The Greens are today announcing a commitment to bring the voice of the people into politics through trials of Citizens Juries and participatory budgeting, and requiring a parliamentary debate on petitions which receive over 100,000 signatures.
Senator Larissa Waters, Greens co-Deputy Leader and democracy spokesperson, said “Confidence in Australia’s democratic systems is at an all time low, and no wonder when governments are working for their corporate donor mates and and ignoring the people who elect them. It’s critically important that we work to earn back trust, and giving people a real voice in decision-making is central to that.”
“The Greens have been leading the political debate for many years on getting the influence of big money from corporate donations out of politics, closing the revolving door of lobbyists and MPs and setting up a federal anti-corruption commission,” Senator Waters said.
“This election, we are taking that commitment further, with plans to not just get corporate money out of politics but also create paths to bring the people back in.
“We’ve just seen an enormous petition with 1.4 million signatures calling for Fraser Anning to be booted from the parliament which was tabled by Greens Senator Mehreen Faruqi, but what many people don’t realise is the petition is never actually debated by federal politicians. We think that’s wrong and petitions that reach a threshold of 100,000 people – the equivalent size of a lower house electorate – should be allocated time during parliamentary sittings for debate and to be voted on so the signatories know where their representatives stand."
Greens candidate for the new seat of Canberra, Tim Hollo, who has been running a series of participatory democracy meetings across the electorate, said “On climate change, refugees, planning, and so much more, our politics has been failing us, because governments are listening to their corporate backers instead of the people. We absolutely have to turn that around, and fast."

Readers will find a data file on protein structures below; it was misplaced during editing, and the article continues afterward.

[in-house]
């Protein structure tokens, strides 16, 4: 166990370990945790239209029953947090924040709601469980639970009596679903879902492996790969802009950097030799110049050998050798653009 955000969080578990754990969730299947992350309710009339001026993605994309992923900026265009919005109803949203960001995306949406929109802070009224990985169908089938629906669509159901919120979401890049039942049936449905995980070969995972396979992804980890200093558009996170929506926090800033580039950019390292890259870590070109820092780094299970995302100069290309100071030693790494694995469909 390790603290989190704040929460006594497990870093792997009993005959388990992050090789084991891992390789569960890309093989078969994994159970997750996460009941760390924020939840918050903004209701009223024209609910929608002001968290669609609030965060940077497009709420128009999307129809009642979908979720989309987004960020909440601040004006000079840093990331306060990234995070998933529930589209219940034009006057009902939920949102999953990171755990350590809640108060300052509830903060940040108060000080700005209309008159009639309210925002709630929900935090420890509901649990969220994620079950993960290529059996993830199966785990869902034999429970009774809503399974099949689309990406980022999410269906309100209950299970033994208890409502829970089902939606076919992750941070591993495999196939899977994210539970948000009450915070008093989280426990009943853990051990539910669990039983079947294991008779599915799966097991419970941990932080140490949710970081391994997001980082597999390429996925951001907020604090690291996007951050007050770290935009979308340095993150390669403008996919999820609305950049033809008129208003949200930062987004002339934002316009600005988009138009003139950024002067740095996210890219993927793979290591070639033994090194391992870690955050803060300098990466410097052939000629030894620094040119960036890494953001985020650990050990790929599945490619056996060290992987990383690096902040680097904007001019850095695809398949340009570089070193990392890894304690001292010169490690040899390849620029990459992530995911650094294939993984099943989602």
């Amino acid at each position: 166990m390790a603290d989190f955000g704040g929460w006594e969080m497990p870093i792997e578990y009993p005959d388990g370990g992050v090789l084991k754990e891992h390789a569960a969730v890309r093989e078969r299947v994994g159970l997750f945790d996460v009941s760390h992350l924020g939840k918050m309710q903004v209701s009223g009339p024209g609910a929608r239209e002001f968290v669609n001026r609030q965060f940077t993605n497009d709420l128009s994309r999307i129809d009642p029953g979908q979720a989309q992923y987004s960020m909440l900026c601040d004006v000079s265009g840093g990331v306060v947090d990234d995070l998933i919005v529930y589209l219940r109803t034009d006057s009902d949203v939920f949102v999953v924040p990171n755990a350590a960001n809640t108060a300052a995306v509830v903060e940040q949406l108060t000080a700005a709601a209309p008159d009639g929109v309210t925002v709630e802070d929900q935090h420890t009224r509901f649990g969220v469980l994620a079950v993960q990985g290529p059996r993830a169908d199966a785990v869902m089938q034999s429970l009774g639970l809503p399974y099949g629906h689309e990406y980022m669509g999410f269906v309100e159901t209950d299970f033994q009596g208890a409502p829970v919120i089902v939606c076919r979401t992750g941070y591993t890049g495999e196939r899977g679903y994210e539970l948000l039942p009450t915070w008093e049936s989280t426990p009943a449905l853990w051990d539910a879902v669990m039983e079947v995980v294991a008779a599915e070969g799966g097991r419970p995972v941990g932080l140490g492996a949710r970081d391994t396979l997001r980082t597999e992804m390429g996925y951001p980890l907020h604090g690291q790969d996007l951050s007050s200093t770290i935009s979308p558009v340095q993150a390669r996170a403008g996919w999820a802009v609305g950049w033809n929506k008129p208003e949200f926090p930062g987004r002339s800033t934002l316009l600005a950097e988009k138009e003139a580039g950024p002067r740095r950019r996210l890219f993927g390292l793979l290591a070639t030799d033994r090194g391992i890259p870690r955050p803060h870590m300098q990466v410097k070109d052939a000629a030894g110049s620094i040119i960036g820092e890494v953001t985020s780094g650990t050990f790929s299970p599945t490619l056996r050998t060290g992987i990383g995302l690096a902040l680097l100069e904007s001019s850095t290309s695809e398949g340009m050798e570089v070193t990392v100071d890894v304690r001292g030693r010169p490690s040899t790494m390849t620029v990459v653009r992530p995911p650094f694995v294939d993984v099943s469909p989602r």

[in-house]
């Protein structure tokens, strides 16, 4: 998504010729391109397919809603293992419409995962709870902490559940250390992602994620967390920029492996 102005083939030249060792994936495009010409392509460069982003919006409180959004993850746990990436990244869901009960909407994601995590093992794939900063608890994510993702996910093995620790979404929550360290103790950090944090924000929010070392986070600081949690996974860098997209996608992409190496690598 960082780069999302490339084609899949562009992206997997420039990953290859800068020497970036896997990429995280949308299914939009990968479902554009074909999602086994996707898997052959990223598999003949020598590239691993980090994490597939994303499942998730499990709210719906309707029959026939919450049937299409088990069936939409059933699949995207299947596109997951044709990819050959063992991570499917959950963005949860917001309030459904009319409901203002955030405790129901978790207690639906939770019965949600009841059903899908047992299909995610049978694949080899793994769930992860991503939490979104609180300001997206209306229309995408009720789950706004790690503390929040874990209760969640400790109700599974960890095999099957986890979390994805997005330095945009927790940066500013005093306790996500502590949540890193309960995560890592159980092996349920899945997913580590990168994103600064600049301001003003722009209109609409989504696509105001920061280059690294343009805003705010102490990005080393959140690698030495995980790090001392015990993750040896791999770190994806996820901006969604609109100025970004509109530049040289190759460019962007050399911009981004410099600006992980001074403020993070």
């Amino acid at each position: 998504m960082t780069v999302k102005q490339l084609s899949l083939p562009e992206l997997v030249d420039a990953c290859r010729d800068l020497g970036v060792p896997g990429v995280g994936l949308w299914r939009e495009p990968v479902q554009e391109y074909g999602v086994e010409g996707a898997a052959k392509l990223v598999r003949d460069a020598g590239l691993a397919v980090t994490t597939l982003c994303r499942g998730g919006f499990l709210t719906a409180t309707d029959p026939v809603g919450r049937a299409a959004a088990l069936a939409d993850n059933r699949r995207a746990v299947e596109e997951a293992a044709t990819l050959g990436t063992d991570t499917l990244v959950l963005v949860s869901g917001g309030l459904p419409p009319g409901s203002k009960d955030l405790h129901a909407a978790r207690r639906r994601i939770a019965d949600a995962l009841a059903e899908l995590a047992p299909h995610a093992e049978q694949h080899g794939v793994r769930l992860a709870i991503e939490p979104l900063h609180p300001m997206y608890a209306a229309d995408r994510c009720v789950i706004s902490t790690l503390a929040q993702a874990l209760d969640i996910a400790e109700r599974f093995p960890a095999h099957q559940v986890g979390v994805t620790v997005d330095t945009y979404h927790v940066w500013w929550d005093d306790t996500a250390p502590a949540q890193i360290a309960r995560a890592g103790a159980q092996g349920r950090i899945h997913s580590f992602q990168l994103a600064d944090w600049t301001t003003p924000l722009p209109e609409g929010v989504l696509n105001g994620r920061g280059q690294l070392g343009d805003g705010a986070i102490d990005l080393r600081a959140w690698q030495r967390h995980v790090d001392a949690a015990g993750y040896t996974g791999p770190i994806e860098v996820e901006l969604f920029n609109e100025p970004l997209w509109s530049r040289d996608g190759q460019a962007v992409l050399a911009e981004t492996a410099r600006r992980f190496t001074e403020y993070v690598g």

“Involving a broad range of people in decision-making, and giving them space and support to discuss the ideas, consistently leads to better decisions,” he said.
“What’s even better is that people love the opportunity to get involved. At our community meetings, people have been having a great time, and really appreciate that their views and ideas are being taken seriously.
“We need our politics to work for people and planet, not just profits, and to do that we have to get corporate money out and bring the people back in.
The Greens policy will:
- legislate to require a formal and meaningful parliamentary debate on issues for which a petition reaches a threshold of 100,000 signatures;
- work with the government to select a mutually agreed key issue on which to run a national Citizens’ Jury and a trial of participatory budgeting; and
- legislate to ensure that government decision-making bodies include citizens in a meaningful way.